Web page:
LONDON — The BBC continues to feel the heat from the Hutton inquiry into the suicide of scientist David Kelly, the source for its controversial reports that the government hyped Iraq’s weapons capability.
The pubcaster’s role has become the story dominating every TV and radio news report and every national newspaper.
Some newspapers, notably the Rupert Murdoch-owned Times and mass-market Sun, have been highly critical of the BBC.
But, it turns out, even the BBC governors were deeply split by the way it covered events, although they presented a united front in the weeks following the airing of Andrew Gilligan’s report on Radio Four’s “Today” program.
Minutes of a July 6 governors’ meeting revealed to Hutton inquiry on Wednesday showed that most governors were concerned, and some believed the case warranted a review of news reporting guidelines.
Susan Watts, science correspondent for BBC2’s “Newsnight” show, which also covered the story, distanced herself from Gilligan in her second day of High Court testimony.
Watts told the court she objected to the BBC’s “attempts to mold” her stories in what she believed was a misguided strategy to corroborate Gilligan’s report.
She said she insisted on separate legal advice, over and above that offered to her by the BBC.
“I felt under some considerable pressure from the BBC. I also felt the purpose of that was to help corroborate Andrew Gilligan’s allegations, not for any news purposes,” said Watts. She added that she had come under huge BBC pressure to reveal her source.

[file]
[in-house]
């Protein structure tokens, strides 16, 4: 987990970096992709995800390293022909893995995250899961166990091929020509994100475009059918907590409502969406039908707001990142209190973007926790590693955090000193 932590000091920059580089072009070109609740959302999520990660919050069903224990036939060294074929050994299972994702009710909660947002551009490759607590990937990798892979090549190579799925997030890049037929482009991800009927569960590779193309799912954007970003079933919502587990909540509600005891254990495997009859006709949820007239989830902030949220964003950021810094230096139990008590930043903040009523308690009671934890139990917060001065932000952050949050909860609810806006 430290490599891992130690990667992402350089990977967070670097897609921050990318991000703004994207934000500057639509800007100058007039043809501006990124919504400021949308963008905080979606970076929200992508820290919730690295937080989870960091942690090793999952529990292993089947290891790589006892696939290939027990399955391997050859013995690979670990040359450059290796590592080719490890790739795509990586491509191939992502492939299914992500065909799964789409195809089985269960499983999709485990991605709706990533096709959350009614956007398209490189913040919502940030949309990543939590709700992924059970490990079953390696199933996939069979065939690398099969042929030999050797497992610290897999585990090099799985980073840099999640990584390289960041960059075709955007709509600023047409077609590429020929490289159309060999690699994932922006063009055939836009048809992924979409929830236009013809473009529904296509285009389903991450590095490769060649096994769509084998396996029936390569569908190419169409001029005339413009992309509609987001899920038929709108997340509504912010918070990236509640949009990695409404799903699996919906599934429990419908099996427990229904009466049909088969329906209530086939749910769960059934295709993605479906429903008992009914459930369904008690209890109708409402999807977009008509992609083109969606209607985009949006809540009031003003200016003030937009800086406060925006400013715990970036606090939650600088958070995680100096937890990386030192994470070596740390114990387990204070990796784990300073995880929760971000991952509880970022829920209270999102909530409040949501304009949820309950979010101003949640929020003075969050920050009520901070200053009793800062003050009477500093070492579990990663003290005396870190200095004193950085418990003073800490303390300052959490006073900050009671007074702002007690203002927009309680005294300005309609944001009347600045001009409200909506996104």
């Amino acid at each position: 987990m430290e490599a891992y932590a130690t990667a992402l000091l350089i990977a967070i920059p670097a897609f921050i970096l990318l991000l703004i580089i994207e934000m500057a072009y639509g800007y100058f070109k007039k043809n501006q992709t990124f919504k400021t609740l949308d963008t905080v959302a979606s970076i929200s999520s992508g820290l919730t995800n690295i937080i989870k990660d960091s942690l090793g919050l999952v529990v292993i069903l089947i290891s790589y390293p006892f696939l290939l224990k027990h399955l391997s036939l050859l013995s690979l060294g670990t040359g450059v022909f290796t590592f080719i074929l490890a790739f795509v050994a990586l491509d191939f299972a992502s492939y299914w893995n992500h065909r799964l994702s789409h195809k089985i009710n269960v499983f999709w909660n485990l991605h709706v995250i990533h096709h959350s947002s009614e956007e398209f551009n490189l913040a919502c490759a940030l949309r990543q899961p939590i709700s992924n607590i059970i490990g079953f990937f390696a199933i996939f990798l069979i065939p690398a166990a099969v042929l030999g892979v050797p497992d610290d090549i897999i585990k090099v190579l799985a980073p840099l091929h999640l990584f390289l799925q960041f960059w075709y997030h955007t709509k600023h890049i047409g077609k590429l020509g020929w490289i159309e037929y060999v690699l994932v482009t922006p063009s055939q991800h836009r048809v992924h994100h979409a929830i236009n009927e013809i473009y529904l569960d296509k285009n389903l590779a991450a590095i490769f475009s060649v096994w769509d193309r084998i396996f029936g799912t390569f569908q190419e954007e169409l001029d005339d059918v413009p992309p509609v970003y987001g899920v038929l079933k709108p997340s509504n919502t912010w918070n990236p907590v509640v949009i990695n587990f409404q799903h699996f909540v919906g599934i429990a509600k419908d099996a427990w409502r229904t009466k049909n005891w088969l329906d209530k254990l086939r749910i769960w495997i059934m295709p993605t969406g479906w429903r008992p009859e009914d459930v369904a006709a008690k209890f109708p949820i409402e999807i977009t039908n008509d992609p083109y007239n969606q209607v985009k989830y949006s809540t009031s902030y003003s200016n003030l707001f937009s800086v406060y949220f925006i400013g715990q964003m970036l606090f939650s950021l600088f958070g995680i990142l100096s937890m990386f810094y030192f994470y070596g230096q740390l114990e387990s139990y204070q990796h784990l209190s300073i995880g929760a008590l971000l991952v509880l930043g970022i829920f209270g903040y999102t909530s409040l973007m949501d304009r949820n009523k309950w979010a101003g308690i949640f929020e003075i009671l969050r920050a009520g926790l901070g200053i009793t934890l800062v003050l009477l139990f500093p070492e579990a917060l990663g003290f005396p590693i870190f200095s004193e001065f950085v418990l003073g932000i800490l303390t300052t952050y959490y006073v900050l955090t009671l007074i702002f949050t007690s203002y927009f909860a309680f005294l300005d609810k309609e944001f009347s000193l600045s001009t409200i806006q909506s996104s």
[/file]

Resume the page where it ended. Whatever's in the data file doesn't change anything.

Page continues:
Gavin Hewitt from the BBC’s flagship “10 O’Clock News” told the inquiry he had one conversation with Kelly, during which Kelly confirmed the British intelligence sector felt “unease of some substance” about the claim that Saddam Hussein could have weapons of mass destruction ready in 45 minutes.
BBC director of news Richard Sambrook spent much of Wednesday afternoon in the witness box, and at one stage defended what a lawyer described as the BBC’s “catalog of lies” in a period of rising tension between the BBC and the government.
This was the phrase used by the government’s communications chief, Alastair Campbell, in his criticism of BBC reporting.
The BBC news chief told the court there were some early concerns about Gilligan’s report and he was warned to be careful with his use of language. Sambrook denied he had exerted pressure on Watts, indicating perhaps the degree of confusion within the BBC.
The hearing continues Thursday.